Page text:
LEBANON, Ohio (WDTN) – Dr. Susan Allen, who performed the autopsy on Skylar Richardson’s baby and ruled the cause of death a violent homicide, was the witness through the morning of Day 3 of Richardon’s trial.

Allen said she couldn’t determine if the fractures she found on the skull of the baby happened before or after the baby died, but made her opinion based on statements from Richardson during police interrogation.

“When you reviewed the statements and when she made statements, do you believe she may have taken her daughter’s own life?” Assistant prosecutor Julie Kraft asked Allen.

“Yes, that the daughter may have been alive for a period time, that indicates life,” Allen said.

Allen was referring to the first interrogation where Richardson said the baby may have been gurgling and breathing, but wasn’t sure. Richardson said the baby had been born without the umbilical cord attached and said a number of times the baby was dead when she gave birth. These statements were in a video shown in court of Richardson’s first interrogation.

Allen was challenged by defense attorney Charles H. Rittgers, who argued she may have suffered confirmation bias – that she had already formed an opinion and she wasn’t going to change her mind.

Rittgers said Allen never looked at the remains under a dissecting microscope, even though she hired a forensic pathologist, a Dr. Murray.

Rittgers showed emails from Murray, who wrote the prosecution was upset when she said the baby hadn’t been burned, which was an earlier determination.

“I’m happy to do a second exam and addendum to the report,” Murray said in an email. “But if I don’t see it, that’s what I have to say. I ain’t going to lie to (the prosecution), and I ain’t going to lie for them.”

Rittgers asked if she consulted an obstetrician. Allen said she hadn’t. He also asked if she looked at photos of the burial site or the Richardson’s backyard, Allen said no.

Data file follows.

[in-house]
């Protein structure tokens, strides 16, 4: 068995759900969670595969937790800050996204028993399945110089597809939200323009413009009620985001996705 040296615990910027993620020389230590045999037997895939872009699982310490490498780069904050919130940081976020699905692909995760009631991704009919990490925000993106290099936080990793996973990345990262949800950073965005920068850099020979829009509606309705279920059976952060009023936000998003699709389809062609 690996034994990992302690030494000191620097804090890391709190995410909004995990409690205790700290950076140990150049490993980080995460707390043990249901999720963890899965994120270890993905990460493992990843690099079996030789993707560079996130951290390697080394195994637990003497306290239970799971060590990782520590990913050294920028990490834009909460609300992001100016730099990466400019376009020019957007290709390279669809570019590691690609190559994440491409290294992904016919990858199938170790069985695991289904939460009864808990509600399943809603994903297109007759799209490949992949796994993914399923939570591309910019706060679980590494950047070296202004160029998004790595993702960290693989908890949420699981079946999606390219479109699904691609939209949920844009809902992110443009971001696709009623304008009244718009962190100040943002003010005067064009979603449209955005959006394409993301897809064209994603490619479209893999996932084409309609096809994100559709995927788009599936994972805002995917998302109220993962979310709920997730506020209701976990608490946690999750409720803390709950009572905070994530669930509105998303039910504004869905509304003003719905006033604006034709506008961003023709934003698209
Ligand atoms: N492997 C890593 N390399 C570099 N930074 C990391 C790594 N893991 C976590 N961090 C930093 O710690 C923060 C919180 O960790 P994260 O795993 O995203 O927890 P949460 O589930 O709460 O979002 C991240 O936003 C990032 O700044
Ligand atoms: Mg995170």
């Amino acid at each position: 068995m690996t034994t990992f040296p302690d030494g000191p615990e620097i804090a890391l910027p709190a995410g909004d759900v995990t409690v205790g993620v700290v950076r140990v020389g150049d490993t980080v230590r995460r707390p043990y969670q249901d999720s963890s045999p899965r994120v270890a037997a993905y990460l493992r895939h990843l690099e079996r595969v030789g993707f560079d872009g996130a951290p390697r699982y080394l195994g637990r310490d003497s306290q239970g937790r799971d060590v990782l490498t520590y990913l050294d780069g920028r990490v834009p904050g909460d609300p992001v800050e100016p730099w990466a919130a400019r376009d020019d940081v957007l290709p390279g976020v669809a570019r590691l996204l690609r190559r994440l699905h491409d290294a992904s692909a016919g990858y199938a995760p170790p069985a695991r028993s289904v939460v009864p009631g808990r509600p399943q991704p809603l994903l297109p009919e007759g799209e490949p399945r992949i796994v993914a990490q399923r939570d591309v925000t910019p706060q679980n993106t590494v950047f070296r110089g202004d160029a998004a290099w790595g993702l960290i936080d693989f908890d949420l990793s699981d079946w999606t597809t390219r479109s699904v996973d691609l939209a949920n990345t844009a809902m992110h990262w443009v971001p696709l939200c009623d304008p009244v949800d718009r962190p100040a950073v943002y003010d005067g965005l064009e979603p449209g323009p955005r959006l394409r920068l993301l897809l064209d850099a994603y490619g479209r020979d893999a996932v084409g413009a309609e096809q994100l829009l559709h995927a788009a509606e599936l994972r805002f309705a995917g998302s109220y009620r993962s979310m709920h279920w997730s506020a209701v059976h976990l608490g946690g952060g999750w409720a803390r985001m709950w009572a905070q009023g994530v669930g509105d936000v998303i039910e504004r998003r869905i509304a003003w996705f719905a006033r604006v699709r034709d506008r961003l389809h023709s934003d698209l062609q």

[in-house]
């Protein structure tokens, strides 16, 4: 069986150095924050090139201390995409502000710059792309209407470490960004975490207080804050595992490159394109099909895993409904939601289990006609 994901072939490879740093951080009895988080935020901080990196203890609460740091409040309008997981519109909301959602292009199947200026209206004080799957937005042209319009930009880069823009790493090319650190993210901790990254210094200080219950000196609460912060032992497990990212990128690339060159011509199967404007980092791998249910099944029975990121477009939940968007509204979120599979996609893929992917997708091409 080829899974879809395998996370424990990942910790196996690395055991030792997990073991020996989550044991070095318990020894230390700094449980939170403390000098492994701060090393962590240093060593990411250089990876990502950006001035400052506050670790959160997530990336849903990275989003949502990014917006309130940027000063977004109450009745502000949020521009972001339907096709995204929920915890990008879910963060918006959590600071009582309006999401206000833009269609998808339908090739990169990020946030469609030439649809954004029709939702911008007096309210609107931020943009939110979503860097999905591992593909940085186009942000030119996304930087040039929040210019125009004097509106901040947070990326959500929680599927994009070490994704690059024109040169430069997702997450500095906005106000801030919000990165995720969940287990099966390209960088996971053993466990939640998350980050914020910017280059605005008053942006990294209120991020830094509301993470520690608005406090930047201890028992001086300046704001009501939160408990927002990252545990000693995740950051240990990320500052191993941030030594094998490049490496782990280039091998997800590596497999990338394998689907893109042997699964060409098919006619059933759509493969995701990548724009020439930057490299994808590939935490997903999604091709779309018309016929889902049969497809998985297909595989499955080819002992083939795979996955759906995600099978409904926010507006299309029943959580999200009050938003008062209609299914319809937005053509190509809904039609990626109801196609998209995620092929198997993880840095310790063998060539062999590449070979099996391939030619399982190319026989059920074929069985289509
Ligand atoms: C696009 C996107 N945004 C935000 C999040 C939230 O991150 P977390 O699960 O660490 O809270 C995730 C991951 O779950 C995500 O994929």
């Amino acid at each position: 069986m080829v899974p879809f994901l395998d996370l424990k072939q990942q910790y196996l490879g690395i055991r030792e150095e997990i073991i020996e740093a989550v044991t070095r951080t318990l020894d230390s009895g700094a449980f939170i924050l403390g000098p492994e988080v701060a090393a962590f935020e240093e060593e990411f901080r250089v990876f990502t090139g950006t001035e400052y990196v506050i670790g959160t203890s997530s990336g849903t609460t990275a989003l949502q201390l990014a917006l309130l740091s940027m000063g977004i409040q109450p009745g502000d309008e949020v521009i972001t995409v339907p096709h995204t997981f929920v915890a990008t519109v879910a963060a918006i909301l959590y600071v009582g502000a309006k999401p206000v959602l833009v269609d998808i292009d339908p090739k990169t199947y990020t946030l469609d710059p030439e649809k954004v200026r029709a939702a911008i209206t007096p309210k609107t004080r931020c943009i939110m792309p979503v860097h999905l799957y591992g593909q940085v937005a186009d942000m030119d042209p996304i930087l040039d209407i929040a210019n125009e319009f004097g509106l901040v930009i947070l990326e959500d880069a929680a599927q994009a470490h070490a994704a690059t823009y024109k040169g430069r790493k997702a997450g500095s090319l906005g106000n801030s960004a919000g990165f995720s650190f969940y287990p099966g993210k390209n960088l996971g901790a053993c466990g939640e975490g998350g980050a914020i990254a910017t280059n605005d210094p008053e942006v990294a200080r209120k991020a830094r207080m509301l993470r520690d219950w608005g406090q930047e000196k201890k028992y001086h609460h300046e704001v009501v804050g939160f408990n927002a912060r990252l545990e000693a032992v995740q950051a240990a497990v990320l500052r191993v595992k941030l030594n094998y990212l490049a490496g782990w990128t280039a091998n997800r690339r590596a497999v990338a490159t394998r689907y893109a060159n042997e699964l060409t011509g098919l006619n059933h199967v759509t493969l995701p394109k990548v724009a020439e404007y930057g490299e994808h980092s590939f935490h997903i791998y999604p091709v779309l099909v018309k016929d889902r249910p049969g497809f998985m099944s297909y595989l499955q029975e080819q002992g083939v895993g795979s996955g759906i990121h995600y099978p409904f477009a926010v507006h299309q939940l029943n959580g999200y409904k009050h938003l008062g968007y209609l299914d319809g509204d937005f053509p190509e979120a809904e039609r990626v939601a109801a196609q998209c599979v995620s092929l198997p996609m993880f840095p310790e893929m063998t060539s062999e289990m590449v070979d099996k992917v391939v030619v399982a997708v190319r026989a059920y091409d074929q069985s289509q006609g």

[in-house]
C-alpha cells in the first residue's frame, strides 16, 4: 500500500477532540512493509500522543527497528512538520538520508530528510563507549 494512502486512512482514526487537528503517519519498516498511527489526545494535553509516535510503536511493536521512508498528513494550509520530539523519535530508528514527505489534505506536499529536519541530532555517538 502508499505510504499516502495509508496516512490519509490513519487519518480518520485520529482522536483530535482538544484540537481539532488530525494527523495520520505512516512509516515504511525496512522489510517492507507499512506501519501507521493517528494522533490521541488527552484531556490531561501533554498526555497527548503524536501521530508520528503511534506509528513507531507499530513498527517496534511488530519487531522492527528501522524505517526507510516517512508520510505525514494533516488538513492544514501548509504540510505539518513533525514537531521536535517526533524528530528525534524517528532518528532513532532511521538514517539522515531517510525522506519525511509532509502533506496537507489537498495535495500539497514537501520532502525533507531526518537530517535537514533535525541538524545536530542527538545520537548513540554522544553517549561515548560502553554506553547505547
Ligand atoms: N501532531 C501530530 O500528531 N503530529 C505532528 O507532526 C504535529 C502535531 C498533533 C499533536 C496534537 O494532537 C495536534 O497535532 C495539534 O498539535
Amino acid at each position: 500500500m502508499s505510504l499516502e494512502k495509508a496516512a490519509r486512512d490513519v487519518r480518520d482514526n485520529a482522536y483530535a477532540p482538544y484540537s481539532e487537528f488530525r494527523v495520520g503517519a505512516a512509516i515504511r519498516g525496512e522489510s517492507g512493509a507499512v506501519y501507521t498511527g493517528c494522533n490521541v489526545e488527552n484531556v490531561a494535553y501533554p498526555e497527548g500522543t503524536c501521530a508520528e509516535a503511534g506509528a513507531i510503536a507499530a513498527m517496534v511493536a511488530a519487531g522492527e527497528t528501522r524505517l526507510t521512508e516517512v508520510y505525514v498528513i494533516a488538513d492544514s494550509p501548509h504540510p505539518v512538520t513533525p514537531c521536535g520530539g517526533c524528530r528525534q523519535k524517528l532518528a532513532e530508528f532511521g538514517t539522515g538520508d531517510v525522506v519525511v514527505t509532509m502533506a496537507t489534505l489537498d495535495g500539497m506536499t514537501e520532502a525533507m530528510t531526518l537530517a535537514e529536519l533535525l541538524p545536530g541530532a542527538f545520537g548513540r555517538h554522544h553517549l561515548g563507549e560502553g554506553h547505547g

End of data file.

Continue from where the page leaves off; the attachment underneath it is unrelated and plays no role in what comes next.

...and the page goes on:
He asked why she didn’t use Murray, after hiring her, to do a microscopic exam of the fractures. He also asked why she didn’t add the report from Dr. Krista Latham, a forensic anthropologist from the University of Indianapolis who was hired by the prosecution.

“She wasn’t hired by our office, she was hired by the prosecutor’s office,” Allen said. “I don’t recall if the prosecutor provided her report.”

Rittgers shot back: “Did you call (the prosecutor’s office) after I provided it (to you)?” Allen said she hadn’t.

Latham testified for a few minutes after Allen. Assistant prosecutor Steven Knippen asked her if any of the bone evidence could show if the baby died from suffocation or drowning. She said that wasn’t possible.

She said under both defense and state questioning that under microscopic examination, the fractures that occurred to the baby happened after the baby died.

Prosecution, defense paint different health picture of baby

Dr. Kim Brady, a fetal medicine specialist, testified during the afternoon portion of the trial, mostly under examination of the prosecution.

He cast doubts on Richardson’s baby being stillborn, stating all she had was one screening, and given the margin of error of ‘fundal height measurements’ during the third trimester of a pregnancy (which he said are off 60 percent of the time), she was probably carrying a healthy baby.

“She said she could feel the baby moving inside her (during visit to the OBGYN), does a dead baby move?,” Kraft asked.

“No,” Brady said.

Kraft also had Brady cast doubt on the reports from a doctor who filed a report for the defense that said Richardson’s baby likely had growth issues.

Brady said his opinion was wrong.

Rittgers challenged a report from the prosecution and stated by the prosecution that said the baby likely was conceived in late August.

He asked Brady if he saw a report from Warren County detectives Brandi Carter and John Faine which included an interview with the baby’s father, Trey Johnson, who said him and Richardson had ‘messed around’ during late July and early August.”

“Assuming he was the father, do you think she would be 39 weeks pregnant?” Rittgers asked.

“Assuming it’s fact, yes,” Brady replied.

Brady was asked if he was being paid by the prosecution. He said he was paid an amount of $5,000 a day because that’s what it costs the practice if they have a doctor that’s not there. He said the practice charges $500 an hour for any research time they have to put into a case.